``````12 ?- 3+4*5 = X+Y.
X = 3,
Y = 4*5.

13 ?- 3+4*5 = X*Y.
false.

16 ?- 3*4+5 = X*Y.
false.
``````

I was expecting

``````13 ?- 3+4*5 = X*Y.
X = 3+4, Y = 5.

16 ?- 3*4+5 = X*Y.
X = 3, Y = 4+5.
``````

Is there some "precedence" problem? I'm using the last swi-prolog release.

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So, you need some predicate to get '3+4' from '3+4*5' or it's just curious question? –  ДМИТРИЙ МАЛИКОВ Mar 16 '11 at 18:13
curious question but the predicate to get 3+4 would interesting though. –  dierre Mar 16 '11 at 18:15

Yes, there is a precedence issue that you need to take into account.

Prolog attaches a numeric precedence value to each operator defined, so that its parse can automatically treat, e.g., 3+4*5 the same as if parentheses had been used to state 3+(4*5).

So your first example worked as expected, but not the second or third. There was simply no way to unify the terms, so Prolog returned false.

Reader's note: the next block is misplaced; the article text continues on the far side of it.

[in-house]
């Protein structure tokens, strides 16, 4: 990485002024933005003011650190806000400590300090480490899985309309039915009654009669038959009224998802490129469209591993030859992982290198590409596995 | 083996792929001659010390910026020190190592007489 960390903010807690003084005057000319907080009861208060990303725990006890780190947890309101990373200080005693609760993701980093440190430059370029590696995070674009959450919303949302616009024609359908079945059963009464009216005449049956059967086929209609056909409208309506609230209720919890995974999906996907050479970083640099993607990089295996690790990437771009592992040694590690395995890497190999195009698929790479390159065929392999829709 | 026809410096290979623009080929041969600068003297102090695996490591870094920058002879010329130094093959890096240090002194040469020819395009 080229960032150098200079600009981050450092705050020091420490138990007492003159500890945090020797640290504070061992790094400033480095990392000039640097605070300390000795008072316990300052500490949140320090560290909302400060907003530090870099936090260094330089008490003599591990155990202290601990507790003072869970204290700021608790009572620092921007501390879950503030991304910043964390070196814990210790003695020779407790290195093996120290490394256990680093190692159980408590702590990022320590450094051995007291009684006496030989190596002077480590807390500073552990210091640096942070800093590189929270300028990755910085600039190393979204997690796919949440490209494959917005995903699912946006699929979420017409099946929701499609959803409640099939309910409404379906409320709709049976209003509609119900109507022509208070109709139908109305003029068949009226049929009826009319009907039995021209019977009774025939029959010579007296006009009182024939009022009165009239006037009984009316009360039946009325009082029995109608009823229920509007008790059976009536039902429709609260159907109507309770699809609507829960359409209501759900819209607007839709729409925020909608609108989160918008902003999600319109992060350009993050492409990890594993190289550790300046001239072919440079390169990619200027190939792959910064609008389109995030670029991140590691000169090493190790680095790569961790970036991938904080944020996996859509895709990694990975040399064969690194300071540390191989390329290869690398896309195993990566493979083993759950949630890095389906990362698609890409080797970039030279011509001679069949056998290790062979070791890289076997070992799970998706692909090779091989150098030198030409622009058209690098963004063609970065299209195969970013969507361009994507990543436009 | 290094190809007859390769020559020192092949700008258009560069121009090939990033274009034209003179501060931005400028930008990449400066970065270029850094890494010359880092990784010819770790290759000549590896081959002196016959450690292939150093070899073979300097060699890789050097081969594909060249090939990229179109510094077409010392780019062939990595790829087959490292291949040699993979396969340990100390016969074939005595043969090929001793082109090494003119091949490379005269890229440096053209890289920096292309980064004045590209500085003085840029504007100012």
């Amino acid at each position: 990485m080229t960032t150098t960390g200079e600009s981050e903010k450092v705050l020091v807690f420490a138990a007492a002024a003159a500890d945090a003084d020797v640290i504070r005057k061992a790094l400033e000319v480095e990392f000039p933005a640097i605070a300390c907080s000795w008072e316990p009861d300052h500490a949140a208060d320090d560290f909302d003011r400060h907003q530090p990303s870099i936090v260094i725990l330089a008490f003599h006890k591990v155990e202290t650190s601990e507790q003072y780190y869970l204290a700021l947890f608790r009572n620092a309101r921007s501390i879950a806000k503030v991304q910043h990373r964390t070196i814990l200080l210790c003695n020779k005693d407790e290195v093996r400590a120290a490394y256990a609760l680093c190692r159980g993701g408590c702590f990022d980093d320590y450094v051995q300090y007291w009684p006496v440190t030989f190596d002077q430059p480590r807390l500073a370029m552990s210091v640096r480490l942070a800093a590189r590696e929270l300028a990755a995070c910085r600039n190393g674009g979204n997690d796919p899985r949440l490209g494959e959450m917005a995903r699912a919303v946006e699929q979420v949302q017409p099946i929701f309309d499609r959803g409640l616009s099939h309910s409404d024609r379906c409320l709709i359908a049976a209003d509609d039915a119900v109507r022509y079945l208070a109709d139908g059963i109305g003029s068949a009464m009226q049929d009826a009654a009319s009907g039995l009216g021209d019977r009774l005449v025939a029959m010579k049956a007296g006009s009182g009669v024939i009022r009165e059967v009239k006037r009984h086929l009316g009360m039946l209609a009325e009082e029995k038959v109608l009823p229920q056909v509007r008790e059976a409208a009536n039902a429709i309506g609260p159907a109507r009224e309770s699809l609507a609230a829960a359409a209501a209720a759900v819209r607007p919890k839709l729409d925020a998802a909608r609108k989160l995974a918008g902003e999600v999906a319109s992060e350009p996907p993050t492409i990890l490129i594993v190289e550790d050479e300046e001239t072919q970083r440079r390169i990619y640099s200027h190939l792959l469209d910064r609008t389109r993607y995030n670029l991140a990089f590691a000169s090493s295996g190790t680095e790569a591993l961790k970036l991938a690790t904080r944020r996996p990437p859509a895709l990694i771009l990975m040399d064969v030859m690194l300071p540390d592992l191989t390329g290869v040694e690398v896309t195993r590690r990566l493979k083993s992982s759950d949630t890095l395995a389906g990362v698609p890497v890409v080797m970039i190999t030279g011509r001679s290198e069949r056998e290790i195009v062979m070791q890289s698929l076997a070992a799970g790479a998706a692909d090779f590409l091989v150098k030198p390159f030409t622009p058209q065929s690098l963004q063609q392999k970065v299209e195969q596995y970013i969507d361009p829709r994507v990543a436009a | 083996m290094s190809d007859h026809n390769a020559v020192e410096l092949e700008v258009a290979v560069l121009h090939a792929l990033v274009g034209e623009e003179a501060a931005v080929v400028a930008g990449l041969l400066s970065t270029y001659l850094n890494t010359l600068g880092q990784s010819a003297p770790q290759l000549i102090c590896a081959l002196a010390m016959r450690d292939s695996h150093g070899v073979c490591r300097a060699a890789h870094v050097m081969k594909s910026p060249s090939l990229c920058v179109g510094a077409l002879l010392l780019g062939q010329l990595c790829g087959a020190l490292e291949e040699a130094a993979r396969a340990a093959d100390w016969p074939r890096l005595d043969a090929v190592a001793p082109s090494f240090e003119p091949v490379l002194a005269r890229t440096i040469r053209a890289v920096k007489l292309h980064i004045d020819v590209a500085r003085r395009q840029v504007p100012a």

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Got it! I thought since I was using unification that 3+4*5 = X*Y was just a pattern recognition or something but it makes sense. –  dierre Mar 17 '11 at 8:28
@dierre: It is a form of pattern recognition, but a purely syntactic one that runs in linear time. Unification doesn't know about the rules of arithmetic. Adding them completely would not be possible, since arithmetic equality is undecidable in general. –  larsmans Mar 17 '11 at 12:56
well, actually I thought it considers arithmetic because it basically evals * before + so the unification of 4*5 happens before 3+4 so Y gets 4*5 but than I have *Y and I can't unify 3+ because I'm missing the *. –  dierre Mar 17 '11 at 14:09
what I'm saying is +(3, *(4,5) ) = *(X,Y) I hope it's clear with prefix notation. That's why it can't unify. But I thought that since in prolog everything is a term, and that I can write X = 4+5 and the output of X would be 4+5 than writing my example would be a simple reading of chars but + is a predicate so that's why I was wrong. –  dierre Mar 17 '11 at 14:13
@dierre: @hardmath's comment is on-the-spot, the expression gets parsed. It doesn't get evaluated at all, which is what I meant by stating unification doesn't do arithmetic. –  larsmans Mar 17 '11 at 18:42